Regulations related to travel with pets and other animals within the EU

11 May 2021by damirres

Traveling with pets: dogs, cats and ferrets

The European passport for pets is issued only for dogs, cats and ferrets.

Traveling with your dog, cat or ferret to another EU country (in this case 27 EU Member States and Norway) is easy thanks to EU regulations. These regulations also cover travel to the EU from a country or area outside the EU.

EU regulations on travel with pets apply to private travel with pets that does not involve a change of ownership or sale.

With a few exceptions, your pet can travel with you from one EU country to another or from a non-EU country to an EU country under the following conditions:

  • has a microchip (in accordance with the technical requirements of Annex II of the EU Pet Movement Regulation) or a clearly legible tattoo tattooed before 3 July 2011.
  • was vaccinated against rabies
  • treated against Echinococcus multilocularis tapeworm if necessary (not required for dogs traveling directly between Finland, Ireland, Malta and Norway)
  • has a valid European passport for pets when traveling from one EU country to another, or an EU animal health certificate when traveling from outside the EU.

Travel documents for dogs, cats or ferrets

The European passport for pets

A European passport for pets is a standardized document and is necessary for travel within the EU. It contains a description of your pet and details about it, including the code in the microchip or tattoo, as well as information on the history of rabies vaccination and contact information for the owner and veterinarian who issued it. You can obtain a European pet passport for your dog, cat or ferret from any authorized veterinarian (authorized by the authorities to issue pet passports). A pet passport is valid as long as you regularly vaccinate your pet against rabies.


If you travel to an EU country from Andorra, Switzerland, the Faroe Islands, Gibraltar, Greenland, Iceland, Liechtenstein, Monaco, Norway, San Marino or the Vatican, your pet can also enter the EU with a pet passport issued in one of these countries.

EU animal health certificate

The EU Animal Health Certificate is another type of document with information about your pet (name, health status, history of rabies vaccination) and is based on the standard EU form.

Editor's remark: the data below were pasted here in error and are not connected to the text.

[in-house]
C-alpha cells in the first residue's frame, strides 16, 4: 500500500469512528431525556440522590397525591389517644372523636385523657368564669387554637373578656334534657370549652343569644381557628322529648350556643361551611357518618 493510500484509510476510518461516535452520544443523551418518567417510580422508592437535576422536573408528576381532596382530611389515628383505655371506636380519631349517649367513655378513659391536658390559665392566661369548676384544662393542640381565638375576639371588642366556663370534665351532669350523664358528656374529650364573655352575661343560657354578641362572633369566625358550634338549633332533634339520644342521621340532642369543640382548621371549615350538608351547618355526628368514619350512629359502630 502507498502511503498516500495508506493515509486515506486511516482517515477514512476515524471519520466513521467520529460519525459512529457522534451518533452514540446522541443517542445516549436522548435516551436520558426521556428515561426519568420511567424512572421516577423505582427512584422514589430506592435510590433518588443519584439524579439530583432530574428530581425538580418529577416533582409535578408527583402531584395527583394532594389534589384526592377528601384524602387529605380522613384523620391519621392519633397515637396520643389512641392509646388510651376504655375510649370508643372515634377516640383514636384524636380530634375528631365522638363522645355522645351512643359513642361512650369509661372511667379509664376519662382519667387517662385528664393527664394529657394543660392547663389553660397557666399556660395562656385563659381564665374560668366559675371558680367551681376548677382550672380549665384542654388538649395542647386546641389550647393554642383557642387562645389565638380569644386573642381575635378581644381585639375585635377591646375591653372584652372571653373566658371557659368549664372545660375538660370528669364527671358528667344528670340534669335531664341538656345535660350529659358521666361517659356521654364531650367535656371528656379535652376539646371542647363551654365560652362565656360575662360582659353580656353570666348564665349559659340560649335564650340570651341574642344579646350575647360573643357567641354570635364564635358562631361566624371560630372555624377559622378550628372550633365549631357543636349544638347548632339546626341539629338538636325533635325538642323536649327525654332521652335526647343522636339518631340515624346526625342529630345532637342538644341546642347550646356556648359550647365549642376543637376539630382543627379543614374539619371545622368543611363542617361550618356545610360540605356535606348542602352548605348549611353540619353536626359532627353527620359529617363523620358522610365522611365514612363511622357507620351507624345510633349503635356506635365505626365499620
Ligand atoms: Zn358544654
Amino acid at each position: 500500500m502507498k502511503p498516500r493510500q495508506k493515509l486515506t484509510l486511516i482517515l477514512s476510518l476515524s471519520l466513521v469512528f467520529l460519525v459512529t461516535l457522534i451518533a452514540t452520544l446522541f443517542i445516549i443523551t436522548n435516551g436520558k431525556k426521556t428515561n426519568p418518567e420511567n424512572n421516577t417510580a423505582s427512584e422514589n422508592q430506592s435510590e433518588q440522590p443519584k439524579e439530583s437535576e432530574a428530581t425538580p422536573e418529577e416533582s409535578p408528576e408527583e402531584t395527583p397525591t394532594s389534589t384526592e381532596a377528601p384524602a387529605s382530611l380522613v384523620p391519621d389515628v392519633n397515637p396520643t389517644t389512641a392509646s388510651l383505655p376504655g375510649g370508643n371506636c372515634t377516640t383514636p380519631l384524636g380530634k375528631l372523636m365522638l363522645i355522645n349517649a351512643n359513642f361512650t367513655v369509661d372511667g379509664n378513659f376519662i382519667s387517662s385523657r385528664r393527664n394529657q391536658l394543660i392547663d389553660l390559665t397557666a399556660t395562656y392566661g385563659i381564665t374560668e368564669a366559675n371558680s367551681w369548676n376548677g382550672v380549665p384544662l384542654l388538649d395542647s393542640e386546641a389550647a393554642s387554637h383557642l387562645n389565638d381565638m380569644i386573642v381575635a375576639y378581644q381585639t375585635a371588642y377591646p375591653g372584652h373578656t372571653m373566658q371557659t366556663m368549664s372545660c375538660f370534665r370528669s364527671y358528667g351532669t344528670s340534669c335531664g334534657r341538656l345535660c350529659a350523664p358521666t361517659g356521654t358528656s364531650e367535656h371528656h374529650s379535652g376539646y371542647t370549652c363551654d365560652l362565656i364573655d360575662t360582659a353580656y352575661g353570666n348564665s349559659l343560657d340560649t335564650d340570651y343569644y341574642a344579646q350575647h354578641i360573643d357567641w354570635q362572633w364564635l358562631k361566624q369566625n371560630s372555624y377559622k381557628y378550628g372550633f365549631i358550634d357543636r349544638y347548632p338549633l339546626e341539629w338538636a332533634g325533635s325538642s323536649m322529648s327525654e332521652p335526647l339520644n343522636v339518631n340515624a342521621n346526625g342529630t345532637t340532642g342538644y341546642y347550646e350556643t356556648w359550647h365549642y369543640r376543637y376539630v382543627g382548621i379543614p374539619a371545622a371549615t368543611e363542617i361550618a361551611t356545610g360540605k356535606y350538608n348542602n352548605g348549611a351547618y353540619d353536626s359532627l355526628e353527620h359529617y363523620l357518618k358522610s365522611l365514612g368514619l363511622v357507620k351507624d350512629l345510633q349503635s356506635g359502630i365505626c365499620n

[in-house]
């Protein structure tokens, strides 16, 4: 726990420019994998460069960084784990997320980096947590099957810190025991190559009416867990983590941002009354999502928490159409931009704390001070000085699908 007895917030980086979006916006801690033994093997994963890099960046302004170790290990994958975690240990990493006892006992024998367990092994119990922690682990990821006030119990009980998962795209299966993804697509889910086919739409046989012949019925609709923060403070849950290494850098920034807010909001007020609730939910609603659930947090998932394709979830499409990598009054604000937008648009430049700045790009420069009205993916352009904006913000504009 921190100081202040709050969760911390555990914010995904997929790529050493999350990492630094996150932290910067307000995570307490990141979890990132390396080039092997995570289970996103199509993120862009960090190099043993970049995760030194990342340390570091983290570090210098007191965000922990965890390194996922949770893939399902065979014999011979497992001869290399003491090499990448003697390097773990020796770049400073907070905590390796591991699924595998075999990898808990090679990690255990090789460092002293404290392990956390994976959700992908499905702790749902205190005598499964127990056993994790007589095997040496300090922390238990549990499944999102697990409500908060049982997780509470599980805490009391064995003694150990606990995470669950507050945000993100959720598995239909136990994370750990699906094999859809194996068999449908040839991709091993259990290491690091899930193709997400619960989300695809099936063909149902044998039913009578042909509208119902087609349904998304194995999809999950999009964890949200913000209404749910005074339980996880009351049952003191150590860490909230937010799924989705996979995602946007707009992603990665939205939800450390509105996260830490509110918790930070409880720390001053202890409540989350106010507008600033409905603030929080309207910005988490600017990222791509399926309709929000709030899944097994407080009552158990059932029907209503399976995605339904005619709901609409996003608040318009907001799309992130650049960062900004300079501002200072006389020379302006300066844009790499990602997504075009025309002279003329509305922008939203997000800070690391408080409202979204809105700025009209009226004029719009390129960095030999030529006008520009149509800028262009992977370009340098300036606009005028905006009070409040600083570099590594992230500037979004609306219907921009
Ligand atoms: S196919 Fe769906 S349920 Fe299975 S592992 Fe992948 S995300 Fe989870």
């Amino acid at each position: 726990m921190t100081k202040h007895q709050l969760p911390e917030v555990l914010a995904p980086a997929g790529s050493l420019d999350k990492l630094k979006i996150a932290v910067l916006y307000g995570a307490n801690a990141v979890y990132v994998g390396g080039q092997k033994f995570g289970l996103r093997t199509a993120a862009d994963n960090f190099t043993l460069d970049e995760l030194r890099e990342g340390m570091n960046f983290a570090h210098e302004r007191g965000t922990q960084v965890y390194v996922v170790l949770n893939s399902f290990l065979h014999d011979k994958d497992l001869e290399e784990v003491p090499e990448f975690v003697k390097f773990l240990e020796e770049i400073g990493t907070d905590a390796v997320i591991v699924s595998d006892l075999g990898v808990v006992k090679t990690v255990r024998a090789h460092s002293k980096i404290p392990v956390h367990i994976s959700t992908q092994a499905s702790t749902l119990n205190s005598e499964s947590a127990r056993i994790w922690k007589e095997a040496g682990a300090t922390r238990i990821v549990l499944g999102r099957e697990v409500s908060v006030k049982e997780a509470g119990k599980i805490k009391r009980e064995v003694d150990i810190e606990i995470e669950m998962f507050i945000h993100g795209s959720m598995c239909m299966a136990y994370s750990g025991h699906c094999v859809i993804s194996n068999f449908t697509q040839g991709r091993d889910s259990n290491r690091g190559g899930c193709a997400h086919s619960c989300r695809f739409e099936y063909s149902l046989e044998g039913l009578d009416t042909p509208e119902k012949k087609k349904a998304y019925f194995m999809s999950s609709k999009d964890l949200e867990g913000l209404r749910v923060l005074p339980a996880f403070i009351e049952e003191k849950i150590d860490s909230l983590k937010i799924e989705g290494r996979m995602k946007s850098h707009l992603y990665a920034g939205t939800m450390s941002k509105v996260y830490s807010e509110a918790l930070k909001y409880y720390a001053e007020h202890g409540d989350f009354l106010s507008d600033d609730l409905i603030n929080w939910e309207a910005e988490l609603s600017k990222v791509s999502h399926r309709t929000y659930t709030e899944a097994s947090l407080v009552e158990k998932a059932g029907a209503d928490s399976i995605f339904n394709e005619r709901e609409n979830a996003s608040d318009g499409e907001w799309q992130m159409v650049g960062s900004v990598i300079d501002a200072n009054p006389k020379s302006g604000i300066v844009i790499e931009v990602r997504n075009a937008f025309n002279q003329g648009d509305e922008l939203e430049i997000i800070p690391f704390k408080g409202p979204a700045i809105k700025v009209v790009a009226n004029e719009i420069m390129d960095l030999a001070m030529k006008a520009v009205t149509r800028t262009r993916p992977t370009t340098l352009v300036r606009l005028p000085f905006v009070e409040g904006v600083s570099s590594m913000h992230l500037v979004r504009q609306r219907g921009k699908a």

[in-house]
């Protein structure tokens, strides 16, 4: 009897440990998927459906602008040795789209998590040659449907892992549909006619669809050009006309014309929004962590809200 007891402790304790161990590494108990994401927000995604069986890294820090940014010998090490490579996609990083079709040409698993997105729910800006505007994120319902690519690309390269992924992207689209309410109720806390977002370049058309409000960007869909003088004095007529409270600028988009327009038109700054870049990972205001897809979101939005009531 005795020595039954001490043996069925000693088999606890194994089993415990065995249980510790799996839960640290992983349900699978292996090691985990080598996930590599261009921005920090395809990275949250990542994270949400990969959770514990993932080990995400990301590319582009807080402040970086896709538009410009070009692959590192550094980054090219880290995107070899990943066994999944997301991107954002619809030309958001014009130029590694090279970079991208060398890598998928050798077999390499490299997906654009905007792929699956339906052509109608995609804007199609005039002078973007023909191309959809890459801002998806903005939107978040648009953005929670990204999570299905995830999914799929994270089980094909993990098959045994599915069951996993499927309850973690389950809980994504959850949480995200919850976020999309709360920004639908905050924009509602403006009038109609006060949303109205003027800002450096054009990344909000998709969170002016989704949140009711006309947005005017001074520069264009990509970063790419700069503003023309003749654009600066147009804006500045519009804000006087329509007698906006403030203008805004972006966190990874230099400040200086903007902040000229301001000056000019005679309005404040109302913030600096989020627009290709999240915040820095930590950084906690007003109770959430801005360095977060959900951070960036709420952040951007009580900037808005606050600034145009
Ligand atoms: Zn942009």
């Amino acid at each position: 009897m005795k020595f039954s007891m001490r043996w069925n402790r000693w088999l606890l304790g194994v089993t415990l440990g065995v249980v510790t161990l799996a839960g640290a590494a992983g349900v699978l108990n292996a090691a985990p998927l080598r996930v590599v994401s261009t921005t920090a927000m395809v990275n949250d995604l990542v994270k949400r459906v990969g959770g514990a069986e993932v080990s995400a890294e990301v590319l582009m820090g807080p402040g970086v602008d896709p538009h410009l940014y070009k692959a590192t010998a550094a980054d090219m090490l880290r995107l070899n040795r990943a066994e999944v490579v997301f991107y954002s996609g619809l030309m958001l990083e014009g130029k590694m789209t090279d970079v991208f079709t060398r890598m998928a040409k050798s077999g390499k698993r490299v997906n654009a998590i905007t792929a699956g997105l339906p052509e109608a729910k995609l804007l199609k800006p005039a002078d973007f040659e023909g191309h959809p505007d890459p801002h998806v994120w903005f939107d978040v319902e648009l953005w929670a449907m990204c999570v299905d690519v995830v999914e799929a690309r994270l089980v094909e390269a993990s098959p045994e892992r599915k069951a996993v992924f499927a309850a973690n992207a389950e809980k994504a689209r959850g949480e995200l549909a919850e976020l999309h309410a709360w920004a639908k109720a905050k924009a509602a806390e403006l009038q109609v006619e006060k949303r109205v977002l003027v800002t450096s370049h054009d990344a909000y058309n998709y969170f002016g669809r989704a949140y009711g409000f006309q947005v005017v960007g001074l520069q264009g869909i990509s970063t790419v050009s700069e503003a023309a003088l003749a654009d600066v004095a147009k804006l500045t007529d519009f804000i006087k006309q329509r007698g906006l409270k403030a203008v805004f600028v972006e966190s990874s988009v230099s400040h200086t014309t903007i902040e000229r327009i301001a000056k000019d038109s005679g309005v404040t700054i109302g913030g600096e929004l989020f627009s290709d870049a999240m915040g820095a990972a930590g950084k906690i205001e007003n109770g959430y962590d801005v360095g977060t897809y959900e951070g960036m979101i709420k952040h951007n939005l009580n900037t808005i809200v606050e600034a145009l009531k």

If you are traveling from a country or area outside the EU, your pet must have an EU animal health certificate validated in the country of departure by an official state veterinarian no later than 10 days before your pet arrives in the EU. This certificate is valid for travel between EU countries for four months from the date of that confirmation or until the expiry of the rabies vaccine.

In addition to the certificate, you must have a completed written statement that you are traveling with your pet for reasons that are not of a commercial nature. This statement is also required if your pet is traveling with a person you have authorized to do so. In that case, you must pick up your pet within five days of your trip.

Pets traveling without owners

Pets generally have to travel with their owner. You can also give written permission to another person to travel with your pet instead of you (that written permission has been described previously). However, you must pick up your pet within five days of his trip.


If your pet travels unaccompanied, you will need to adhere to the animal health rules that apply to the importation or trade of dogs, cats or ferrets into the EU.

Traveling with more than five pets

You can travel with up to five pets, and if you travel with more than five of them (dogs, cats or ferrets), you must be able to provide proof:

    • to participate in a competition, exhibition or sporting event (eg confirmation of registration for such an event) and
    • that they are older than six months

If you travel with more than five pets (dogs, cats or ferrets) that do not meet these conditions, your pets are subject to the animal health rules that apply to commercial animal imports into the EU
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